A Citizen’s Guide to Open Government, E-Government, and Government 2.0

June 10, 2013 by Logan Harper

Engaged citizens want clear, credible information from the government about how it’s carrying on its business. They don’t want to thumb through thousands of files or wait month after month or go through the rigors of filing claims through FOIA (Freedom of Information Act). They want government information, services, and communication to be forthcoming and swift. The Open Government, Government 2.0, and E-Governance movements fill the need of connecting citizens with the government and each other to foster a more open, collaborative, and efficient public sector through the use of new technology and public data.

Open Government is defined by the OECD (Organisation for Economic Cooperation and Development) as “the transparency of government actions, the accessibility of government services and information, and the responsiveness of government to new ideas, demands and needs.”

E-Government is defined by the World Bank as “the use by government agencies of information technologies that have the ability to transform relations with citizens, businesses, and other arms of government. These technologies can serve a variety of different ends: better delivery of government services to citizens, improved interactions with business and industry, citizen empowerment through access to information, or more efficient government management. The resulting benefits can be less corruption, increased transparency, greater convenience, revenue growth, and/or cost reductions.”

Government 2.0 is defined by Gartner Research as “the use of Web 2.0 technologies, both internally and externally, to increase collaboration and transparency and potentially transform the way government agencies relate to citizens and operate.”

Open Government and E-Government paved the way for Government 2.0, a collaborative technology whose mission is to improve government transparency and efficiency. How? Gov 2.0 has been called the next generation of government because it not only utilizes new technologies such as social media, cloud computing, and other apps, it is a means to increase citizen participation.

While some question the logistics of funding, implementing, managing, and securing Open Government, E-Government, and Government 2.0 projects, advocates—from single-source bloggers to large well-funded groups—don’t show any signs of slowing down. Plans for summits, conferences, new applications, and publications suggest that Open Government, along with all its emerging technology, is here for the long haul.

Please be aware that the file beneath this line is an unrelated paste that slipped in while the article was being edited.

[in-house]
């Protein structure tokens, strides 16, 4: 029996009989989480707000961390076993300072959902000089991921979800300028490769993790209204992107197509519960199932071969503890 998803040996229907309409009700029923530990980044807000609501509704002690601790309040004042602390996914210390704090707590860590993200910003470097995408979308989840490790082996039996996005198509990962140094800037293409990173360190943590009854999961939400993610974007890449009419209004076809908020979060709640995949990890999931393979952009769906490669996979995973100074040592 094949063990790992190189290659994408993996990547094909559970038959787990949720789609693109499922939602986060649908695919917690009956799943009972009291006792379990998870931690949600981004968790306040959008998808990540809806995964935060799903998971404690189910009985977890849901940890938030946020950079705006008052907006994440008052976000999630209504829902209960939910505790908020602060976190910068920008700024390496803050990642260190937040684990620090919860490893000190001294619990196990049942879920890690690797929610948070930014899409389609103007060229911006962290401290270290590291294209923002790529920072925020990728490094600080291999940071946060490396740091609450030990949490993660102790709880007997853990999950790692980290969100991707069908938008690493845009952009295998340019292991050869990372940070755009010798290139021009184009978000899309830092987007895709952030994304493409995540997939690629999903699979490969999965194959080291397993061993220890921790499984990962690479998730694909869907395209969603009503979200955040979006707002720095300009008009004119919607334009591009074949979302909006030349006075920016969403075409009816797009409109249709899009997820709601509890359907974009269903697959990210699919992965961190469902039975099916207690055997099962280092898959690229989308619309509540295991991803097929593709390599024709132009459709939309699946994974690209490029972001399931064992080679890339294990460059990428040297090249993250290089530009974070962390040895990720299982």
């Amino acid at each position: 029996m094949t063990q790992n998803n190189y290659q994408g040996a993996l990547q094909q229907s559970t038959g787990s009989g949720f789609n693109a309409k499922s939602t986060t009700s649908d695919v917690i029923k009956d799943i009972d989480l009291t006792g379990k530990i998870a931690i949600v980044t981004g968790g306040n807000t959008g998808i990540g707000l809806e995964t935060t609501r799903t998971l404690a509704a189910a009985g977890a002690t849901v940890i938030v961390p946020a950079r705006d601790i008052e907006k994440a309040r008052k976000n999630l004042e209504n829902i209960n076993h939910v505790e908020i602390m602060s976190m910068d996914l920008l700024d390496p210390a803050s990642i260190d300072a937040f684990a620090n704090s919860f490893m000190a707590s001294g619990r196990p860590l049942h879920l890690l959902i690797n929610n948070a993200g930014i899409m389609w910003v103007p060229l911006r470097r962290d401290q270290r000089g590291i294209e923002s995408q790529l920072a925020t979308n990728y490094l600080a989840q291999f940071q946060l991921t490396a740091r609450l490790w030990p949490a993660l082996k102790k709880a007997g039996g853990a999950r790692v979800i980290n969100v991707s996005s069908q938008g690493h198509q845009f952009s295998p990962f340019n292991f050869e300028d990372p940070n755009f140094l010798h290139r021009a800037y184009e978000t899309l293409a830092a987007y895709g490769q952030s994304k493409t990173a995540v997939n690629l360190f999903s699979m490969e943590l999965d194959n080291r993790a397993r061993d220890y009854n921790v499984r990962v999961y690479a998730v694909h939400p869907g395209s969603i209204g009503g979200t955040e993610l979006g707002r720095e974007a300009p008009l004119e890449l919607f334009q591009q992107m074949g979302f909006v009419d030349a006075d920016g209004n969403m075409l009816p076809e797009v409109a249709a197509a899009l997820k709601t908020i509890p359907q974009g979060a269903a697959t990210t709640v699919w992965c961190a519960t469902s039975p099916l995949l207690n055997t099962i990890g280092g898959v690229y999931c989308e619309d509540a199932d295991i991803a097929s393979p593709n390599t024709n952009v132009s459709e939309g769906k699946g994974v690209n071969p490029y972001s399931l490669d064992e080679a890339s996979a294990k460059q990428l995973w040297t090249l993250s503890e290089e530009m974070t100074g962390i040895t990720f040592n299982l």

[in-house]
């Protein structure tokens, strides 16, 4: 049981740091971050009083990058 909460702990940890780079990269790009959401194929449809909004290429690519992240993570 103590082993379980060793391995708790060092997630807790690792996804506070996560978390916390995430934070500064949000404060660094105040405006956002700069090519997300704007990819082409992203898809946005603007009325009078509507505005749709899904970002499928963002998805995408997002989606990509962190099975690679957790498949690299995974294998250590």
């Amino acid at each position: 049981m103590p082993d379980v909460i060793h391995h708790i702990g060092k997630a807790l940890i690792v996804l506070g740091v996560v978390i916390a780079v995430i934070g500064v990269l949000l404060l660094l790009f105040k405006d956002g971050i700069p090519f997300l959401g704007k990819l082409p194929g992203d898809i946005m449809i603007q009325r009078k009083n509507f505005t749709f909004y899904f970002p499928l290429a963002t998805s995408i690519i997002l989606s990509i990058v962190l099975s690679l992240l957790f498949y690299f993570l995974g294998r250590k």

We have compiled a list of organizations, blogs, guides, and tools to help citizens and public service leaders better understand the Open Government, E-Government, and Government 2.0 movement.

We welcome any additions to the list that we may have missed in the comments below.

On this site, users can create a petition for almost any cause and then easily distribute it on Twitter.
The personal blog of journalist and Gov 2.0 advocate Ariel Hampton, this site tracks the progress of Gov 2.0 activity nationwide.
The Networking Exchange Blog, sponsored by AT&T, features articles about mobility and security issues for state and local governments.
Developed by Gov. 2.0 advocate Ben Balter, this site is a collaborative resource for government employees looking to participate in the open source community. The site’s goal is to increase information sharing and efficiency within government.
Booz Allen Hamilton, a technology consulting firm, presents impact stories on services using technologies on this site, which presents the company’s ideas and visions to evolve the dynamics of government initiatives.
This site is an open government resource for policymakers, the media, advocacy groups, community organizations, and the public. The Center for Effective Government’s mission is to build an open, accountable government that advances the national priorities defined by an active, informed citizenry.
The Center for Technology in Government at the University at Albany works to foster public sector innovation, enhance capability, generate public value, and support good governance through applied research, knowledge sharing, and collaborative problem solving at the intersection of policy, management, and technology.
The site is a Google group in which the goal is to assist the nationwide campaign for greater government transparency, from city councils to Capitol Hill.